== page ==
by Bella M., 17
I see bombs away. Rubble. Dogs gone. People hide away. Locked down below. People merge with the concrete. Their voices jump like rabbits. Tanks gargle bodies. Land cracked. The mind bends the ear and stretches the sinews. Gargled sobs of terror. The ground has emptied into the air.
A bubbling flame climbs up apartment walls. High-rise windows burst into flame. Flames scurry through the interiors. Stray sparks. It all merges together. Jumbled but contained, a portrait of a normal life gone horribly wrong. Sirens going off. Tanks squeak. Land empty. Footfalls pounding. The ground up ahead lies dirty. Small bodies. Little children. Some rotted away. Some pulled from each other. The flames grow into a human canvas. A tapestry of undressed people. Some still with hands. Some with arms. Some legs. Some crying. The voice of a father, deep dark in a heavy layer of dust. Voices screech in the wind.
I don’t understand why this is happening? Why would someone choose to do this? Are they really that sick? I feel like throwing up as I shiver in the corner of my apartment. I truly don’t get it. It doesn’t feel real. I pray it’s not real. Everything on fire. Leaking. The floors look scorched. Blowing up. Furniture peeling. It’s so cruel. My bare feet charred like rotten flesh. From a bird’s eye view, the snow glitters like tin foil. But above the snow lies, bodies, rubble and ash. I have to get out of here.
I need to head to the subway. I race down the stairs of my apartment, sounds of shrieks and bombs following me. I make it outside and dash through the streets. Fear rips through me as I do my best to run from it. It follows me across the town. The cars and windows explode behind me. The footfalls slow as I start to cry. Tears explode in the wind. They rain in my mouth.
Burning shoes crunch around me. I must find the stairs to the subway. I must get to the subway. I must get to the subway. I see the subway sign a few meters ahead. I almost collapse once I reach the entrance of the subway station. A man out front quickly catches me. He carries me into the station. We make our way down the stairs. The sounds above are muffled. The air is unworldly. We slow down. We see passengers coming towards us.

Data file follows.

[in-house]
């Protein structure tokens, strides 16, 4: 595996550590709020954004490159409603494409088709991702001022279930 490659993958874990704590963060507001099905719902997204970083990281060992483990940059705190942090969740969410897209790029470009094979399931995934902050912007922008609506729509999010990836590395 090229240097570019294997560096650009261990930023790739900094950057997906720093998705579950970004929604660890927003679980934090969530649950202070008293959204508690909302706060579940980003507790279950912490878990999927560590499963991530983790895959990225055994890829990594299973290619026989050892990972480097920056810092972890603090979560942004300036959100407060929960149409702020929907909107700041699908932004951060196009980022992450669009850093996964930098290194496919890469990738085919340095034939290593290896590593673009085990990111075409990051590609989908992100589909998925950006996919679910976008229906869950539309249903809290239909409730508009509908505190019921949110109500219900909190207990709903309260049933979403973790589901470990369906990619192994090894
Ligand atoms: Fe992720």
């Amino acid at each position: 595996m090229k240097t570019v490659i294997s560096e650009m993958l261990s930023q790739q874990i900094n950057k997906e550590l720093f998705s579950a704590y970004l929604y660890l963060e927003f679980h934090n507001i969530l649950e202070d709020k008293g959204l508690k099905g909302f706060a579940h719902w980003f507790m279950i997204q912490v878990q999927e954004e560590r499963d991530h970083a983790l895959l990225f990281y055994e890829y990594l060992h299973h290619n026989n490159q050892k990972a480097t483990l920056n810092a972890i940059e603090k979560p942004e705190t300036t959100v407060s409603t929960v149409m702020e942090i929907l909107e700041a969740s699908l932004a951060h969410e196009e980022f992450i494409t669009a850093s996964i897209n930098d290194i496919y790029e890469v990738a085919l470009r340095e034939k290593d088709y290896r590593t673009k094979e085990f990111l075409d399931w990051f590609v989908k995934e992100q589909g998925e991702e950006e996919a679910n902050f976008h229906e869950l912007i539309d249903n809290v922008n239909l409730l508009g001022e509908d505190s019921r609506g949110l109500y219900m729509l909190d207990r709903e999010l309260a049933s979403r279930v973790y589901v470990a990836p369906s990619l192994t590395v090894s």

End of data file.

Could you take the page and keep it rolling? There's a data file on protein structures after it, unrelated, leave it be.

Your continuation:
Daylight creeps in between the gaps in the concrete. I look straight on to see what must be at least a thousand people, huddled together, on the subway floor. The few people that are making their way towards us stop a few feet away. They usher us forward. I look around me. I don’t feel real. I don’t feel there.
A man passes me a piece of bread. I grasp it with shaky hands. I just need to get to sleep. My feet are too heavy, my head too light. I pass a mother holding a crying baby. A father and son walking side by side. A shivering old woman. A shaking boy. I collapse onto the concrete. My hand tightening around the piece of bread. I shove it into my mouth. Tears fall down my cheeks again. My eyes flutter shut. My whole body is cold and clammy. I hear footsteps on the earth above me. They tickle the bricks. It’s the same footsteps that led me here.
The man from outside brushes against me. I give him the small pieces of bread that I have left in my hand. He thanks me and takes them. I sigh. My back falls onto the concrete. I don’t care that it is filthy. There is far worse to worry about. My breathing slows. My eyes trace the cracks in the ceiling. My hands trace the buttons on my jacket. My body calms but my thoughts are restless.
I see bombs away. Rubble. Dogs gone. People hide away. Locked down below. People merge with the concrete. Their voices jump like rabbits. Tanks gargle bodies. Land cracked. The mind bends the ear and stretches the sinews. Gargled sobs of terror. How is our world capable of such atrocities?
Notes from our interns on selecting this piece: I selected this piece because I think it encapsulates what is currently going on in our world at the moment with the Ukraine, but can relate to the stories of many refugees during war. I think this captures the setting, emotions, and experiences one undergoes during these situations perfectly. The rushed pacing and fragmented sentences in the story work and emulate what the person is feeling and seeing at this moment. I love when pieces give insight into a person’s world and this one does just that!